Heading into CBS & CW Days for the 2018 TCA Winter Press Tour, each of the series has their own strengths straddling different elements of genre and tone from a sense of perception and perspective allowing for both enhanced conversation as well as the necessity of questions.
Instinct In what is described as a “light procedural”, this fusion of drama and sardonic humor follows a serial killer with an openly gay lead in the form of Alan Cumming as Dr. Dylan Reinhart. Speaking of the character, Cumming says: “It is a co-founding character. He is a fuddy duddy professor. He drives a motorbike. He is a little on the spectrum. There is a lot going on. In terms of the marriage in the show, I was also very conscious. [I think] when we see gay characters on American television, their gayness is the prime thing.” He continues that on this show, this is the 6th or 7th most interesting thing as a state of normalcy. In terms of the costumes informing the performance, Cumming states: “Contemporary costume designers don’t get the credit they deserve. The clothes [Reinhart] wears are not really my taste or my type. But I love dressing. It helps me get into that character.” As far as physical action in a character, he continues: “In the show I sometimes do open up a can of whoop ass. What’s funny about stunt people is that they are inflated versions of you. My punching stunt double looks like my body type except that he is 30 years younger than me.” Finally, in speaking about the motivation of the character: “He is trying to make his father happy. His father was a big CIA guy.”
Living Biblically This show involving the search for relevance by a film critic forming a “God Squad” combines story and comedy in an interesting way. Johnny Galecki, known widely as “Leonard” on “The Big Bang Theory” is an exec producer on the show and says making the show was close to his heart. Describing its inception and bringing it to the screen, Galecki states: “One of the biggest hurdles is to have the conversation. We don’t often talk about it. 25% [of all Bibles] are bought in the US but I don’t see anybody at a Starbucks reading one.” Galecki continues talking about the balance of their approach: “The best way to approach a conversation people are uncomfortable with is with comedy. When I started my production company, it was #1 at the top of the list to do a series about religion. My mother spent many years in the convent before she met my father.. There were a lot of elements of Catholicism [in my upbringing] but it turned into a more hippie version.” As far as challenges in this type of subject matter, he continues: “The biggest danger we want to avoid is to have a specific agenda based on our personal beliefs. I think it is very timely. But I wouldn’t presume to think that any television show could answer [these types of] personal questions but that is OK to have questions.”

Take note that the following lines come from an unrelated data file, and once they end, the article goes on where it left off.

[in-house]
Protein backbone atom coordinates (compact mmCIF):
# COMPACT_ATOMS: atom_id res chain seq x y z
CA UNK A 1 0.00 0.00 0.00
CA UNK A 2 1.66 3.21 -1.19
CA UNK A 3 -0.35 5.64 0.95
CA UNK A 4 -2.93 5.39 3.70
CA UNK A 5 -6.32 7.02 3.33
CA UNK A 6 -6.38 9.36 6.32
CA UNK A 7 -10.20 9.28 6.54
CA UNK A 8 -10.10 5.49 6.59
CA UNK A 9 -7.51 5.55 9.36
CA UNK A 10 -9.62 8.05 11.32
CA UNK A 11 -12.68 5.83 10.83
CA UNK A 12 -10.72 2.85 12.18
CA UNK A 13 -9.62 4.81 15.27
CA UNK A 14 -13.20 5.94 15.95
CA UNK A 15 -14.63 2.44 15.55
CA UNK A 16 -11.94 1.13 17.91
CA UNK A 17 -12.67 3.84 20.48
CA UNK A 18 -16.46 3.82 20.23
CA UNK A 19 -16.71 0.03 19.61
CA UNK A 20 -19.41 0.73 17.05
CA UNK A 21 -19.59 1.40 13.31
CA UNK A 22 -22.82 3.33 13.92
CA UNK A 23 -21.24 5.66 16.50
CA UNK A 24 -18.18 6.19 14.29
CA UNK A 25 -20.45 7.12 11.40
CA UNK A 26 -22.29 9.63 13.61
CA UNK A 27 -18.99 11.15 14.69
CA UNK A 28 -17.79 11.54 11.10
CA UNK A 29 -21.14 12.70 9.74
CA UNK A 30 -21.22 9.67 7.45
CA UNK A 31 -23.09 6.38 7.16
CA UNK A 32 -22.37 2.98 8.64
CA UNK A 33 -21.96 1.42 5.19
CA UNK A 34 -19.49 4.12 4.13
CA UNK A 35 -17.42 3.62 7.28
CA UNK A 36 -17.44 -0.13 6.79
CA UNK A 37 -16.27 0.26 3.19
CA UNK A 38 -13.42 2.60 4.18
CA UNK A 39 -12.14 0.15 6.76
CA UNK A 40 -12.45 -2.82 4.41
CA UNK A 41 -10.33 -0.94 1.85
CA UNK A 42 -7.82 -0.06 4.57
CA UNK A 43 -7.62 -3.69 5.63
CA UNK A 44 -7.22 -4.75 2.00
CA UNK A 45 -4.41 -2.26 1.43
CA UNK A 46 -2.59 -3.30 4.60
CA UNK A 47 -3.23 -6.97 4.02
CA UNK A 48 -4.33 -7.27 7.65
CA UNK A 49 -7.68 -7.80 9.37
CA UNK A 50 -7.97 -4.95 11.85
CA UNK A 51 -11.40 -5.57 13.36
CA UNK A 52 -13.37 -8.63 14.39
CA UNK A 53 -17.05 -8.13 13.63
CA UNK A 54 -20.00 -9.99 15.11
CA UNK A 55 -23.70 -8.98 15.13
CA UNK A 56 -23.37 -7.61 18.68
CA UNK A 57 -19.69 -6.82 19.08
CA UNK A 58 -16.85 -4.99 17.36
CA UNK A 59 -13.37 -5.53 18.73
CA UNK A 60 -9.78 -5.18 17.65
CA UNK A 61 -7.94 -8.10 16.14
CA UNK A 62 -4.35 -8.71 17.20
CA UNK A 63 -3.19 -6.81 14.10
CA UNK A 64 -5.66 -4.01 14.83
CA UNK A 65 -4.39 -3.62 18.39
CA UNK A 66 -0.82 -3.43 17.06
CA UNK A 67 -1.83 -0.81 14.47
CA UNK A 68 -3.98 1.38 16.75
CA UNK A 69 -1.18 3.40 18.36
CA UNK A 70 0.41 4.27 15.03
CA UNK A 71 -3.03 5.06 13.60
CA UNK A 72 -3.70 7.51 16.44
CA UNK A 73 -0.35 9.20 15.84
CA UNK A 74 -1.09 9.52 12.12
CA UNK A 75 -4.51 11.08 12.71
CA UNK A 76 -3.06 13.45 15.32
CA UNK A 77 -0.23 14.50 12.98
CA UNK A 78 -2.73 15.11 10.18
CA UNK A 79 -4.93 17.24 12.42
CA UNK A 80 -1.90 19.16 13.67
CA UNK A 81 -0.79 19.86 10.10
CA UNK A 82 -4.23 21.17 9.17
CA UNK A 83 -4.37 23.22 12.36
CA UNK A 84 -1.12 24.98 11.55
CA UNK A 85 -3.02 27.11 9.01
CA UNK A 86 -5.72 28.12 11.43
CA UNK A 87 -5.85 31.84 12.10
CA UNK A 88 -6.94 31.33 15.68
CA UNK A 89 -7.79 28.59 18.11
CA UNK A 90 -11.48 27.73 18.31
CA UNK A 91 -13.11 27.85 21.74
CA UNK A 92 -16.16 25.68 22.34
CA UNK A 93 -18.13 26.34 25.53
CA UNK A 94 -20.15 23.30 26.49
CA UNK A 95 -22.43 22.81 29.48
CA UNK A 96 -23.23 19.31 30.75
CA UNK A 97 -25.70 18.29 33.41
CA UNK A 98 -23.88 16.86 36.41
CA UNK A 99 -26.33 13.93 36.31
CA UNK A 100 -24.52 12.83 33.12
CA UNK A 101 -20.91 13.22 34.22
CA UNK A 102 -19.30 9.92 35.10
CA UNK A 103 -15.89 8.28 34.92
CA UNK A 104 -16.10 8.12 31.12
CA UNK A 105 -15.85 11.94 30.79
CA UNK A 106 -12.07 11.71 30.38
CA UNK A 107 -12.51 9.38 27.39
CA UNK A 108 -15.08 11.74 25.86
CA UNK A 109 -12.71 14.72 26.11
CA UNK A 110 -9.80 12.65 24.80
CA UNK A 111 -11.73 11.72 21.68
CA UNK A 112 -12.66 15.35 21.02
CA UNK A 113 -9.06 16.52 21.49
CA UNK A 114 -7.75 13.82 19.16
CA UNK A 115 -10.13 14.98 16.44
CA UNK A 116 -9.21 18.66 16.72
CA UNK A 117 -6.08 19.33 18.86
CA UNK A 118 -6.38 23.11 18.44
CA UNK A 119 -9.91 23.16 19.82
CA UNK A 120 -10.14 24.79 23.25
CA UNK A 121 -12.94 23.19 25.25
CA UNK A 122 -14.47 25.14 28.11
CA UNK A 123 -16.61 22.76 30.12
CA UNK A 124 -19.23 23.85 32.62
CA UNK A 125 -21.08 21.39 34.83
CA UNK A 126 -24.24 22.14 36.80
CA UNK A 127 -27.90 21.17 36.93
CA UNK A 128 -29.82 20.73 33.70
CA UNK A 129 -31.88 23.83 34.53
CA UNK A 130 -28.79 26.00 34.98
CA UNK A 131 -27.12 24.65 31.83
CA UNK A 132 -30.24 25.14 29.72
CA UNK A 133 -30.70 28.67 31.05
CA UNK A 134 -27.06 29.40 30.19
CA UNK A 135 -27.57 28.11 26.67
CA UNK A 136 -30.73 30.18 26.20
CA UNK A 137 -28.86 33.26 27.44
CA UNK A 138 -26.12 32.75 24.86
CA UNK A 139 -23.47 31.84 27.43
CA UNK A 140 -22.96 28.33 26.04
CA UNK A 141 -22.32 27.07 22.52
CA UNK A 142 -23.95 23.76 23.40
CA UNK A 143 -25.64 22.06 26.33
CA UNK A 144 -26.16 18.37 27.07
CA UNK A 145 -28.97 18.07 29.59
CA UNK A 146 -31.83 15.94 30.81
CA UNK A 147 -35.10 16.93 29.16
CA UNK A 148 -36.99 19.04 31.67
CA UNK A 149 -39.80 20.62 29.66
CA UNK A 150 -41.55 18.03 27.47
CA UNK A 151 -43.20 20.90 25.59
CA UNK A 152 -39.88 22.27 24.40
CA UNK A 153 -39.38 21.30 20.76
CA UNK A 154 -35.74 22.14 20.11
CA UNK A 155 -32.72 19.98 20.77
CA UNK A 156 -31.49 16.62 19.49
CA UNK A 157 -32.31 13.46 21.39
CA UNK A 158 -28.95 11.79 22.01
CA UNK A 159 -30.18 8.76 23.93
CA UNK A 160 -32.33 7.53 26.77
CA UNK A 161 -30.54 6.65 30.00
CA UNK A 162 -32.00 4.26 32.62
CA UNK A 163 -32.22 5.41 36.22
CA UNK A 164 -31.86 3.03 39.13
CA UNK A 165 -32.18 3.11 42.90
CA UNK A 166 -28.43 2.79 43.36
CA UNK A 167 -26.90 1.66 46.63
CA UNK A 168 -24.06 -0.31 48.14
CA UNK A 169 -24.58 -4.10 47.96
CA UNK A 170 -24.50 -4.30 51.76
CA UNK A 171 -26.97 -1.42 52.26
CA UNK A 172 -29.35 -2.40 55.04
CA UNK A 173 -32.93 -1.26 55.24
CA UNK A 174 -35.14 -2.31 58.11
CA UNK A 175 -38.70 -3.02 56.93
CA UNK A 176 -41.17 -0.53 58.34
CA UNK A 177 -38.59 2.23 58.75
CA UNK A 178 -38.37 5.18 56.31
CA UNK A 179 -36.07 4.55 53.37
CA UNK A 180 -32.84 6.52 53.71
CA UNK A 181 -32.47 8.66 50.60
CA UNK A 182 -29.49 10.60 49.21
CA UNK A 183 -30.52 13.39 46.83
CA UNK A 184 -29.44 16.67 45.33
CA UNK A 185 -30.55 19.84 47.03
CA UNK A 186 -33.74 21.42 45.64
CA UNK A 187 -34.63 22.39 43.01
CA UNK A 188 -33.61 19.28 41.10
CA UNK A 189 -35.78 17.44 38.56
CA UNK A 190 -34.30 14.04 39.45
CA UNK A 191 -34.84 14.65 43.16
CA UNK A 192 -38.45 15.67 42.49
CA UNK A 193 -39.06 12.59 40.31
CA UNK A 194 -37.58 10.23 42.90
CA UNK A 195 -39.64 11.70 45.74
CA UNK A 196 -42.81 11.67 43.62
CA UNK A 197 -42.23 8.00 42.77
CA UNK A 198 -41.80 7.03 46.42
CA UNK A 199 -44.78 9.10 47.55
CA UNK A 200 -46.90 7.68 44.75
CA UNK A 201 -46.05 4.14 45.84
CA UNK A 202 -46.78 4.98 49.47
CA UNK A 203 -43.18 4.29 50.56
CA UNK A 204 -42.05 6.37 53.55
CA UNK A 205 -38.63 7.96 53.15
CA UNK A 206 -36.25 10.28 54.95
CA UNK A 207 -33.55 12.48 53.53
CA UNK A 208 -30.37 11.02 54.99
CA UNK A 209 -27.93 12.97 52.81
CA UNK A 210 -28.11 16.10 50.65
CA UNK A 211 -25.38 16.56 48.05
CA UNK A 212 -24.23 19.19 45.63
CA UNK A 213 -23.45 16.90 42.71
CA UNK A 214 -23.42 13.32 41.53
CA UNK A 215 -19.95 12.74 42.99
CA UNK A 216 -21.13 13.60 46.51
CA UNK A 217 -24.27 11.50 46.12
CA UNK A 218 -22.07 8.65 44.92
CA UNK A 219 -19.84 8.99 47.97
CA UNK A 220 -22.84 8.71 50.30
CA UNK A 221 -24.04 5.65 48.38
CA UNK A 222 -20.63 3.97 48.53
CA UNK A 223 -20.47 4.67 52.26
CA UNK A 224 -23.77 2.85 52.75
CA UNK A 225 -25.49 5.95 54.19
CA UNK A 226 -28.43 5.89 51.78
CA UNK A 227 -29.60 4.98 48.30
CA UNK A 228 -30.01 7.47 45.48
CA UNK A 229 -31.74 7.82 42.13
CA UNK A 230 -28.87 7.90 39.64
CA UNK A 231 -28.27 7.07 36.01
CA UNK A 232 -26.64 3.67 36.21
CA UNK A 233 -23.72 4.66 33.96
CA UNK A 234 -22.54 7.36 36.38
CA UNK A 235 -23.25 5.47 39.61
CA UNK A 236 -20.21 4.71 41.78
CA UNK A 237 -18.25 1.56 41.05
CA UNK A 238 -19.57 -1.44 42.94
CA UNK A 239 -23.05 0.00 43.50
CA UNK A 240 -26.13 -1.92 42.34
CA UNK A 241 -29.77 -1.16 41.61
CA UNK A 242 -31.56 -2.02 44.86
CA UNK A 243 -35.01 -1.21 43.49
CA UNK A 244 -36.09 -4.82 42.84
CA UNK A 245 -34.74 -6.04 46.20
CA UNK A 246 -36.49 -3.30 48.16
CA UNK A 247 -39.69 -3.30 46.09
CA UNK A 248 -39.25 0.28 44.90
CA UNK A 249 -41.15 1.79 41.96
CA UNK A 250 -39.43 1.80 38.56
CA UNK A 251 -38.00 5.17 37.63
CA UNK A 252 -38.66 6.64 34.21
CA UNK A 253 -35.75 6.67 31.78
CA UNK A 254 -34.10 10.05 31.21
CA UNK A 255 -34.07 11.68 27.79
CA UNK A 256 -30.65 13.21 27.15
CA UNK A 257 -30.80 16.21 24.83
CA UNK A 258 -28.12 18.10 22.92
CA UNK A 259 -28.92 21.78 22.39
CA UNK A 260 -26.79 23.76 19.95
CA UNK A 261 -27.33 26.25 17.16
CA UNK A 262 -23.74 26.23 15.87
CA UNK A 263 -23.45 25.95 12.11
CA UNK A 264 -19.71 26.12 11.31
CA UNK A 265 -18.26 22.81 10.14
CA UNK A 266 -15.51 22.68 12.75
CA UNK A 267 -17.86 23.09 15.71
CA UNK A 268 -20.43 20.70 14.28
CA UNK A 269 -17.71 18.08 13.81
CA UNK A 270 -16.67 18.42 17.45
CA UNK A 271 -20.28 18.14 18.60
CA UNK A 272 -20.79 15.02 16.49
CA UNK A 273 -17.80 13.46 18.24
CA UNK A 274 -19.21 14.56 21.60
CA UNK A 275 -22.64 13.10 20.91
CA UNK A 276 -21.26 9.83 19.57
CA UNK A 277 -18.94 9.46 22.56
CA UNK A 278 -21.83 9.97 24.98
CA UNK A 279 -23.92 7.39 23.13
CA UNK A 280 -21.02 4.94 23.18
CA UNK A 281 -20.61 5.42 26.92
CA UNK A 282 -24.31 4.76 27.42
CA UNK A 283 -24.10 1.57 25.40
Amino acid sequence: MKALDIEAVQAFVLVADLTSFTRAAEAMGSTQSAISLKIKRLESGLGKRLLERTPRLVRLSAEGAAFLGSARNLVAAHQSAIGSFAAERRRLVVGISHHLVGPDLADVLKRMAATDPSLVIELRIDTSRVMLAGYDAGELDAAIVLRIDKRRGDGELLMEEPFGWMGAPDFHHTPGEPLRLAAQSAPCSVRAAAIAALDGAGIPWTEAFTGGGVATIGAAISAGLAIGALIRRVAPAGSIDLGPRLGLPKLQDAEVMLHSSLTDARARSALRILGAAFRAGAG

Black Lightning The essence of a black superhero inclusive of Black Panther comes to the small screen within this new series that approaches the conflicts in a more localized basis. Showrunner Salim Akil explains the initial structure, saying: “When I started this, Jefferson is already a community based superhero. It allowed me to talk about things that were personal to me. We have a predominantly African American writing staff but the BS is that we have people who have lived this life.” Moving along in this idea of making a black urban superhero, Akil continues: “The great thing is that Warner Brothers allowed us to create our own world. We wanted people to know this family before we branched out. We are dealing with a world as real as we can do it. You have a superhero with a girl in cornrows. It is that 10 year cycle thing. We hot now. Black people…we have gone in and out of movies. I don’t know if we have turned that corner but we have damn sure straightened out the curve.” Another aspect is the balance of finding ways to both explore character function and reaction. Akil explains: “There are different ways to get your message out there where you don’t have to ask. When Cress [Williams (as Black Lightning)] started saying the words, he was the better part of me. I could see a reflection of what I hoped to be…the way he carried him. That is what got it for me. I also wanted Jefferson [Pierce] (Black Lightning’s civilian alter ego) to have a lady in his life early on in the show. There was a moment where he would kiss this woman…and I fought for that. Literally when I saw him kiss the woman, I was like…that can’t happen. It just can’t. When I saw it I was almost embarrassed that I made his character do that, But he is a man in the framework of the show. And Cress brought that.”
By Tim Wassberg